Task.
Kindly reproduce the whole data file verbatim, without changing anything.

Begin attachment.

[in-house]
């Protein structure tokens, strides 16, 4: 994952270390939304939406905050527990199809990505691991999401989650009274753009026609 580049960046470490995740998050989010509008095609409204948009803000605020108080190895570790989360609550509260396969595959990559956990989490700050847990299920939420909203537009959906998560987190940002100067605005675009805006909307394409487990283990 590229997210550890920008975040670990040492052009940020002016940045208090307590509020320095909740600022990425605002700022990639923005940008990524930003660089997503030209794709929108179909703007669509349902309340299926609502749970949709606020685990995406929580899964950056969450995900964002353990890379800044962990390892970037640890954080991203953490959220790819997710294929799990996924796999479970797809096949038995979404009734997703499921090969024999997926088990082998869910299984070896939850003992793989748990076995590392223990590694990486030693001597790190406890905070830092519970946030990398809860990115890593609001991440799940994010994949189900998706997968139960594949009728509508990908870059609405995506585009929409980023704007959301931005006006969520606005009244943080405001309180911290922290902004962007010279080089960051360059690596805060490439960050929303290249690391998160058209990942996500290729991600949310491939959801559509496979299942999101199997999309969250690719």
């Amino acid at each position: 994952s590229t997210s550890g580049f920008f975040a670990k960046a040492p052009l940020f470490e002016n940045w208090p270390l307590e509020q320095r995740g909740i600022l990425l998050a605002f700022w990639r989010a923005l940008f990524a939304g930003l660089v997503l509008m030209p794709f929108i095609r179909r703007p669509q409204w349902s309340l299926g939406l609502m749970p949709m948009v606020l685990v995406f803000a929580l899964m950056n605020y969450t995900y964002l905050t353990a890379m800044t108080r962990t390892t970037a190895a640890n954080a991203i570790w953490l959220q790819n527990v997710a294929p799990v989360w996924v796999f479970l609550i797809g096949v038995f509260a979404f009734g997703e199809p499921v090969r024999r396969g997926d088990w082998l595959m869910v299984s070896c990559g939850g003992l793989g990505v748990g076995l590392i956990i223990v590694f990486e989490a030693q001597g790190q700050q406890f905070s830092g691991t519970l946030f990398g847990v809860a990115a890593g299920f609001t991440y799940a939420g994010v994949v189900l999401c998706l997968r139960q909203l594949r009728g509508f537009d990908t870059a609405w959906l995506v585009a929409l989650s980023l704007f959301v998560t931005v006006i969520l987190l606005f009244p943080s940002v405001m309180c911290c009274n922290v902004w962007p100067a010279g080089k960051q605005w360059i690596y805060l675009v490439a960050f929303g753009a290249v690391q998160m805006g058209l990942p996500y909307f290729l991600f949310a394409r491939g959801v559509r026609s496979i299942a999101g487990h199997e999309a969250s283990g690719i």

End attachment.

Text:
[in-house]
């Protein structure tokens, strides 16, 4: 994952270390939304939406905050527990199809990505691991999401989650009274753009026609 580049960046470490995740998050989010509008095609409204948009803000605020108080190895570790989360609550509260396969595959990559956990989490700050847990299920939420909203537009959906998560987190940002100067605005675009805006909307394409487990283990 590229997210550890920008975040670990040492052009940020002016940045208090307590509020320095909740600022990425605002700022990639923005940008990524930003660089997503030209794709929108179909703007669509349902309340299926609502749970949709606020685990995406929580899964950056969450995900964002353990890379800044962990390892970037640890954080991203953490959220790819997710294929799990996924796999479970797809096949038995979404009734997703499921090969024999997926088990082998869910299984070896939850003992793989748990076995590392223990590694990486030693001597790190406890905070830092519970946030990398809860990115890593609001991440799940994010994949189900998706997968139960594949009728509508990908870059609405995506585009929409980023704007959301931005006006969520606005009244943080405001309180911290922290902004962007010279080089960051360059690596805060490439960050929303290249690391998160058209990942996500290729991600949310491939959801559509496979299942999101199997999309969250690719």
């Amino acid at each position: 994952s590229t997210s550890g580049f920008f975040a670990k960046a040492p052009l940020f470490e002016n940045w208090p270390l307590e509020q320095r995740g909740i600022l990425l998050a605002f700022w990639r989010a923005l940008f990524a939304g930003l660089v997503l509008m030209p794709f929108i095609r179909r703007p669509q409204w349902s309340l299926g939406l609502m749970p949709m948009v606020l685990v995406f803000a929580l899964m950056n605020y969450t995900y964002l905050t353990a890379m800044t108080r962990t390892t970037a190895a640890n954080a991203i570790w953490l959220q790819n527990v997710a294929p799990v989360w996924v796999f479970l609550i797809g096949v038995f509260a979404f009734g997703e199809p499921v090969r024999r396969g997926d088990w082998l595959m869910v299984s070896c990559g939850g003992l793989g990505v748990g076995l590392i956990i223990v590694f990486e989490a030693q001597g790190q700050q406890f905070s830092g691991t519970l946030f990398g847990v809860a990115a890593g299920f609001t991440y799940a939420g994010v994949v189900l999401c998706l997968r139960q909203l594949r009728g509508f537009d990908t870059a609405w959906l995506v585009a929409l989650s980023l704007f959301v998560t931005v006006i969520l987190l606005f009244p943080s940002v405001m309180c911290c009274n922290v902004w962007p100067a010279g080089k960051q605005w360059i690596y805060l675009v490439a960050f929303g753009a290249v690391q998160m805006g058209l990942p996500y909307f290729l991600f949310a394409r491939g959801v559509r026609s496979i299942a999101g487990h199997e999309a969250s283990g690719i």